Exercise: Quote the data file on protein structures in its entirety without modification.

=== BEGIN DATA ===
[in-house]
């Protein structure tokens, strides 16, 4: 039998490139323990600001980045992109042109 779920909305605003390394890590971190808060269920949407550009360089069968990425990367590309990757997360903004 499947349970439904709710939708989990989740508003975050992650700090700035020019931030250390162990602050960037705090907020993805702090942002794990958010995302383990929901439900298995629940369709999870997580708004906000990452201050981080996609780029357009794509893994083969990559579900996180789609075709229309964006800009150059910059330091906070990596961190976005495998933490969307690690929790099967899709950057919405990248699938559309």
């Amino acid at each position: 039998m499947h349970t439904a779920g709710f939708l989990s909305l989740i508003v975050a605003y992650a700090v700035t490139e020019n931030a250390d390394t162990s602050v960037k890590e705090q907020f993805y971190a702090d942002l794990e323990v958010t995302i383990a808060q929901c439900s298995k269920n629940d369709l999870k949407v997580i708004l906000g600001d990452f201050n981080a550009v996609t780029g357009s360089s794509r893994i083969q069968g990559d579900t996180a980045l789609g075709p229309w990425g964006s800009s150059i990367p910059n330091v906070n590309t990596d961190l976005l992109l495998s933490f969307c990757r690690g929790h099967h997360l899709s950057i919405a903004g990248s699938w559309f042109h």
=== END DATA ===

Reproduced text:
[in-house]
């Protein structure tokens, strides 16, 4: 039998490139323990600001980045992109042109 779920909305605003390394890590971190808060269920949407550009360089069968990425990367590309990757997360903004 499947349970439904709710939708989990989740508003975050992650700090700035020019931030250390162990602050960037705090907020993805702090942002794990958010995302383990929901439900298995629940369709999870997580708004906000990452201050981080996609780029357009794509893994083969990559579900996180789609075709229309964006800009150059910059330091906070990596961190976005495998933490969307690690929790099967899709950057919405990248699938559309």
């Amino acid at each position: 039998m499947h349970t439904a779920g709710f939708l989990s909305l989740i508003v975050a605003y992650a700090v700035t490139e020019n931030a250390d390394t162990s602050v960037k890590e705090q907020f993805y971190a702090d942002l794990e323990v958010t995302i383990a808060q929901c439900s298995k269920n629940d369709l999870k949407v997580i708004l906000g600001d990452f201050n981080a550009v996609t780029g357009s360089s794509r893994i083969q069968g990559d579900t996180a980045l789609g075709p229309w990425g964006s800009s150059i990367p910059n330091v906070n590309t990596d961190l976005l992109l495998s933490f969307c990757r690690g929790h099967h997360l899709s950057i919405a903004g990248s699938w559309f042109h």